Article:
The relative proximity of the respective volume transition temperatures of the polymer matrix and the thermoplastic material in preferred embodiments will vary depending upon the desired properties in the composition. For example, it is believed that volume transition temperatures generally within 20° C. of each other should be sufficient to provide a substantially continuous volume change for current limiting applications. However, as discussed earlier, the expected amount and rate of resistive heating of the composition and the desired performance should govern, at least in part, the selection of materials.
Crosslinking of the polymer matrix can be achieved chemically, thermally or by radiation. For example, U.S. Pat. No. 4,907,346 issued to Fang et al. provides methods of crosslinking polymers using radiation. It is preferred that the crosslinking be performed chemically to allow better control of the crosslinking process. The chemical compounds used for crosslinking can actively participate in the linkage or facilitate the linkage either directly or via another species.
Chemical compounds that are particularly effective crosslinking agents are anhydrides and peroxides. Anhydrides are the preferred compounds for use with epoxy resins, because anhydride crosslinking tends to be more site selective. For example, bisphenol A epoxy resins will tend to crosslink through ester linkages. Preferred crosslinking agents include 1-methyl tetrahydrophthalic anhydride, hexahydrophthalic anhydride (HHPA), dodecenyl succinic anhydride, phthalic anhydride, 1,4,5,6,7,7-hexachlorobicyclo-[2,2,1,]-5-neptene-2,3-dicarboxylic anhydride ("HET"), pyromellitic anhydride, trimellitic anhydride, and combinations ranging from about 15 to 120 parts per 100 parts polymer. Other crosslinking agents include borontrifluoride complexed, other Lewis acids, dicyandiamide and other amines and amides.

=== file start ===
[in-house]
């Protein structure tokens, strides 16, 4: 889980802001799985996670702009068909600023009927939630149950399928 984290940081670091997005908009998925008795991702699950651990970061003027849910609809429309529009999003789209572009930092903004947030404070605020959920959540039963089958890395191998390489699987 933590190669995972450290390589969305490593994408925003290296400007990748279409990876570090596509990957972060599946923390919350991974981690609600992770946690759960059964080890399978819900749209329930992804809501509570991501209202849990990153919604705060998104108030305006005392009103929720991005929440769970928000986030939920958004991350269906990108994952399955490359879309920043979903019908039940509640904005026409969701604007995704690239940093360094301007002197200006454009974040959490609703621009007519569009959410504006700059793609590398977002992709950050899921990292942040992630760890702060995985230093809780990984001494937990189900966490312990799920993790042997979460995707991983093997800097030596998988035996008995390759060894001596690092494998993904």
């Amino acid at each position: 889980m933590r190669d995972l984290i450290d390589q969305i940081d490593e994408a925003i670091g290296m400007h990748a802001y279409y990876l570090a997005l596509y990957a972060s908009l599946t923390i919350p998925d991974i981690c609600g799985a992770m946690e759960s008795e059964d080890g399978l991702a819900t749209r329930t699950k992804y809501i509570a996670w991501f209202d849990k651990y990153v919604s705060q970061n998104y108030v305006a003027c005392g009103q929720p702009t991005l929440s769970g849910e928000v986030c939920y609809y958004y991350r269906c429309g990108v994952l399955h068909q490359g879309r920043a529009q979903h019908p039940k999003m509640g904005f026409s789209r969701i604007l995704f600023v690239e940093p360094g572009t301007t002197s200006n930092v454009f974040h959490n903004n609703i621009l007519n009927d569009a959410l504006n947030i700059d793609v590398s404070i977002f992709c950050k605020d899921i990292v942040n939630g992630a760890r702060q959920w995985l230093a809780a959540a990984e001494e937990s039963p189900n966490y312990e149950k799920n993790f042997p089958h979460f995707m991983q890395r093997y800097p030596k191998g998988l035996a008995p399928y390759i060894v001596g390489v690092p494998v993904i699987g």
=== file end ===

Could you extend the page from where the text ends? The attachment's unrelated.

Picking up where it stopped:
The most preferred crosslinking agent is 1-methyl tetrahydrophthalic anhydride ranging from about 80 to 115 or from 0.7-1.5 equivalents per equivalent of epoxy resin used. However, the desired final structural characteristics and PTC behavior of the composition will depend upon the amount of crosslinking agent used in the composition. As one skilled in the art will appreciate, the choice and amount of a crosslinking agents will vary with the choice of thermoset polymers, the amount of crosslinking desired and the application itself, as discussed, for example, in Chapters 8-12 of the "Handbook of Epoxy Resins" by H. Lee & K. Neville, (McGraw-Hill), the relevant portions of which are incorporated herein by reference.
The conductive material used in the invention can be conductive metals, carbon, semi-conductive metals, oxides or ceramics, conductively coated insulators and combinations thereof. The material does not have to be any particular size, shape or form; however, as discussed in the background, the physical characteristics of the material(s) selected will affect the extent of loading necessary to produce the desired conductivity. For example, in PTC applications, it is known that particles are generally better suited than fibers or flakes, because the shape of the particles makes it less likely that significant amounts of surface area will be in intimate contact, thereby increasing the likelihood of particle separation at the switching temperature of the polymer. Whereas, in applications where it is desirable to minimize the amount of conductive material in the conductive polymer, fibers and flakes will be more suitable than particles for the reasons stated above.